Corruption within U.S. Custom and Border Protection’s workforce often has been hidden behind bureaucratic red tape. But what was once shrouded in mystery is now plainly available—on CBP’s own website.
CBP has developed a “Transparency and Accountability” page designed to share information about CBP-related deaths, use of force incidents, and other incidents resulting in serious injuries. The agency’s website also includes information about methods for reporting CBP misconduct to oversight offices like CBP’s Office of Professional Responsibility (OPR) and the Office of the Inspector General. It also houses links to policies, including those that govern OPR’s oversight functions as well as CBP policies regarding immigrants in its custody. One policy, for instance, addresses CBP’s policies and protocols related to children born in CBP custody or at a CBP facility.
The page also includes information about OPR investigations. The OPR plays an oversight and accountability role within CBP and is charged with investigating allegations of corruption and misconduct. The most recent OPR investigative report shared on the page, Corruption in CBP: A Retrospective Study of Cases, summarizes findings from a multi-year study examining the prevalence of corruption within CBP.
Defining corruption as “criminal activity involving the misuse of official position for personal gain,” the report described how corruption typically manifests within CBP:
- Providing sensitive information to criminal organizations
- Facilitating smuggling of drugs and humans
- Harboring undocumented noncitizens
- Committing fraud
- Querying law enforcement databases for unofficial purposes
- Stealing property and funds
To gain a deeper understanding about how corruption occurs within CBP, OPR examined 173 cases of individuals who were convicted or entered guilty pleas for engaging in criminal activity involving corruption. All of the employees were arrested or indicted between October 1, 2004 and September 30, 2017. The review identified common situations among the staff and includes interviews with co-workers and supervisors of the staff involved in criminal activity.
The study’s findings are shocking.
In 69% of the cases, OPR described the activity as “mission compromising corruption,” or activity in opposition to CBP’s mission to protect the border and national security. Examples include straw purchases of weapons—where a person purchases a firearm on behalf of a person who cannot legally purchase a firearm—and querying government IT systems with law enforcement information and then sharing the information with criminal organizations.
The other 31% of cases involved “petty corruption,” defined as less serious activity that involved personal gain but didn’t compromise CBP’s mission. This involved stealing government property, cash, and property of members of the public. It also included fraudulent workers’ compensation claims and housing and mortgage fraud. It also involved the disturbing tactic of accessing law enforcement information contained in government IT systems to gain information about individuals and then to wield influence over them.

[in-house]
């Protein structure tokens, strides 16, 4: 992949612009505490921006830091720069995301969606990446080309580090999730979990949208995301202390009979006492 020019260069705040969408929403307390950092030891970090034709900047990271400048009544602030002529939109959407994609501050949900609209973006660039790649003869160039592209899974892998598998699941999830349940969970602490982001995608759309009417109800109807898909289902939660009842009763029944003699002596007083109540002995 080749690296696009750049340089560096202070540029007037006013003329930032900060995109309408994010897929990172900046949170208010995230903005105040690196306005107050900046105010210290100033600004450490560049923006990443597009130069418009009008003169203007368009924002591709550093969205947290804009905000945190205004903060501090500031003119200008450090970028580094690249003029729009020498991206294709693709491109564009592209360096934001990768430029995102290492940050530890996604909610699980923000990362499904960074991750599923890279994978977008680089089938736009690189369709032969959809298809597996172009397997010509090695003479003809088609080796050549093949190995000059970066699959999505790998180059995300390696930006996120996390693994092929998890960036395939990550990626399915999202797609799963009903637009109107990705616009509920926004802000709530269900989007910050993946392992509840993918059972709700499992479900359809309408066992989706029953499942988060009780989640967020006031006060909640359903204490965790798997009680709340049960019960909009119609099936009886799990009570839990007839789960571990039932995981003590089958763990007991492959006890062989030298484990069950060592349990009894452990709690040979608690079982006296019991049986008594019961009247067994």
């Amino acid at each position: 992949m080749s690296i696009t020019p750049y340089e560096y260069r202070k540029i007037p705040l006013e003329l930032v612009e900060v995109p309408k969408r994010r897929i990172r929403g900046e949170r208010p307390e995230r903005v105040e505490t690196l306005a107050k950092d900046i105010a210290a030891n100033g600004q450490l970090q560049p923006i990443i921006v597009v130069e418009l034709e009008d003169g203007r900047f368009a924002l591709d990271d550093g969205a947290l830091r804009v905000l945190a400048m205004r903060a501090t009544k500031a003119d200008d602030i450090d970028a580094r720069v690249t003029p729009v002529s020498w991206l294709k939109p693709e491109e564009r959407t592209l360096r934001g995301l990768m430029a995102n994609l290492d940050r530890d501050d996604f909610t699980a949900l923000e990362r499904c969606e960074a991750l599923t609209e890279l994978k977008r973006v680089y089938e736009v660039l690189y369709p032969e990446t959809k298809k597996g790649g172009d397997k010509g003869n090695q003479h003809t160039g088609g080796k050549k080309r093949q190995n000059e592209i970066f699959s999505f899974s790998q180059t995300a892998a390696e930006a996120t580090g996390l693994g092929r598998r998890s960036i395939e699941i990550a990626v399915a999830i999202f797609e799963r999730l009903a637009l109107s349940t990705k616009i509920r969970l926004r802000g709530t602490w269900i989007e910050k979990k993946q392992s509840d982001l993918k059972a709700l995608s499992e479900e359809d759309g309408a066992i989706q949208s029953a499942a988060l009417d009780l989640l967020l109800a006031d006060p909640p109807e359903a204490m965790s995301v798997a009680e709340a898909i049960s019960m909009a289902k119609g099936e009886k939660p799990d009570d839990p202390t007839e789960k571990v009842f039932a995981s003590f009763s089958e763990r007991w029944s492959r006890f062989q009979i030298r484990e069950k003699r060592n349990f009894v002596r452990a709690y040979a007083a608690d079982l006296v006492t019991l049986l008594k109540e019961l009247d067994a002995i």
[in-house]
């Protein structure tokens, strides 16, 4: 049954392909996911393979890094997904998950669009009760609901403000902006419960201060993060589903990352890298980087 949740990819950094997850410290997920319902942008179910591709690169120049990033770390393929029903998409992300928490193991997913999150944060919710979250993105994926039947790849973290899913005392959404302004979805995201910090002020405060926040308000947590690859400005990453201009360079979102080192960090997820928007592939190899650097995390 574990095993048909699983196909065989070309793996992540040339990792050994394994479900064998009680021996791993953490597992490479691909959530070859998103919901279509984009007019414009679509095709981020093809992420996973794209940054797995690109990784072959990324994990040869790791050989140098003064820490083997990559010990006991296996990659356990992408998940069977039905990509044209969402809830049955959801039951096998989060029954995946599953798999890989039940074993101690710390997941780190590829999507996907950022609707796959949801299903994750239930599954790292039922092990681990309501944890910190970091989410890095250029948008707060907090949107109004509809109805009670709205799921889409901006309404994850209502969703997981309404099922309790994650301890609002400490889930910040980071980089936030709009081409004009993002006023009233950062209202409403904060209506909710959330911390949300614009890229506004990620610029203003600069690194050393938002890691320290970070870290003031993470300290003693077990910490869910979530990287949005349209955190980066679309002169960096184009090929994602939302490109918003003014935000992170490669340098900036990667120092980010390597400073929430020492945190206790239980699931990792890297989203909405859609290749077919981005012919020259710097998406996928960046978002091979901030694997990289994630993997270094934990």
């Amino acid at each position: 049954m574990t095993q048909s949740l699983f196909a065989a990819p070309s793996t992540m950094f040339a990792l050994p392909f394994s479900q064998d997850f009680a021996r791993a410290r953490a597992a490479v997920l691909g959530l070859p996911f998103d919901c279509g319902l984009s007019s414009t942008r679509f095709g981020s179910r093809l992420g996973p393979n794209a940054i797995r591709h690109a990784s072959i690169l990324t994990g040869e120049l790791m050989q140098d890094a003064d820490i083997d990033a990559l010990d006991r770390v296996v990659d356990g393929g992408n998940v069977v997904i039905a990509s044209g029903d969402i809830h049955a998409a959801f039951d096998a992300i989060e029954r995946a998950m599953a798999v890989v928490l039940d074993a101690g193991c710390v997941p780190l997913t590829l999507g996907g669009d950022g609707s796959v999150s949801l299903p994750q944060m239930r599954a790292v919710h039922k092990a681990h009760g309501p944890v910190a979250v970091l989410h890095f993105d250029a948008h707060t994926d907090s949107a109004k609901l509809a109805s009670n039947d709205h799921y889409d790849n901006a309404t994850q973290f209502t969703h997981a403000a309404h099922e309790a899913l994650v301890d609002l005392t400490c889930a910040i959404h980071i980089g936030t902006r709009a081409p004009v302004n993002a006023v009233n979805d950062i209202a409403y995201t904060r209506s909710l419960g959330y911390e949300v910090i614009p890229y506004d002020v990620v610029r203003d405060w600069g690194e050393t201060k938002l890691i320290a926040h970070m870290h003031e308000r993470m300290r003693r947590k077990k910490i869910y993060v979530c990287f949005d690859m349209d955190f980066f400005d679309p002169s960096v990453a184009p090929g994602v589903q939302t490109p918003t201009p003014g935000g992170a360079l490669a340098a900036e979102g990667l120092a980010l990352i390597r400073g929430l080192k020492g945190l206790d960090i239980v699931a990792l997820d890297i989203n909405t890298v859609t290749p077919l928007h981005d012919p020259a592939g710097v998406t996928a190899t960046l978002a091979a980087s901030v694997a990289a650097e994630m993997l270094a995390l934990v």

The corrupt activity happened in 19 states, D.C. and 3 foreign countries. The largest number of corruption cases occurred in Arizona, but they also occurred in New York and Michigan, states far from the southwest border. Most of the corrupt employees worked as front-line workers as enforcement officers at the border, where they were able to engage in activities such as drug smuggling or releasing sensitive law enforcement information to criminal organizations.
One perhaps unsurprising finding is that many of the corrupt employees already were subject to multiple allegations of misconduct and corruption and were reported to oversight agencies prior to the allegations leading to their arrests.
Another finding revealed that employees involved in petty corruption often acted alone to enrich themselves, while those involved in mission compromising corruption often coordinated with others, including other CBP employees.
One telling finding was that CBP officials did not often initiate an investigation with respect to their co-workers. Despite having misgivings about colleagues and suspecting colleagues engaged in illegal behavior, CBP employees rarely reported these concerns to OPR. Most cases were investigated because of information provided by informants, the CBP employee was identified in another law enforcement agency’s investigation, a member of the public saw the illegal activity, a person knew the employee, or a person was the victim of the activity.
Highlighting incidents of corruption on CBP’s own webpage is a helpful way for the public to track and better understand the ways that corruption takes shape and whether or not meaningful accountability exists within the agency. It is clear that oversight agencies like OPR must continue to diligently investigate CBP employees’ behavior and trends in corruption and not rely on employees to report allegations of misconduct.
FILED UNDER: Customs and Border Protection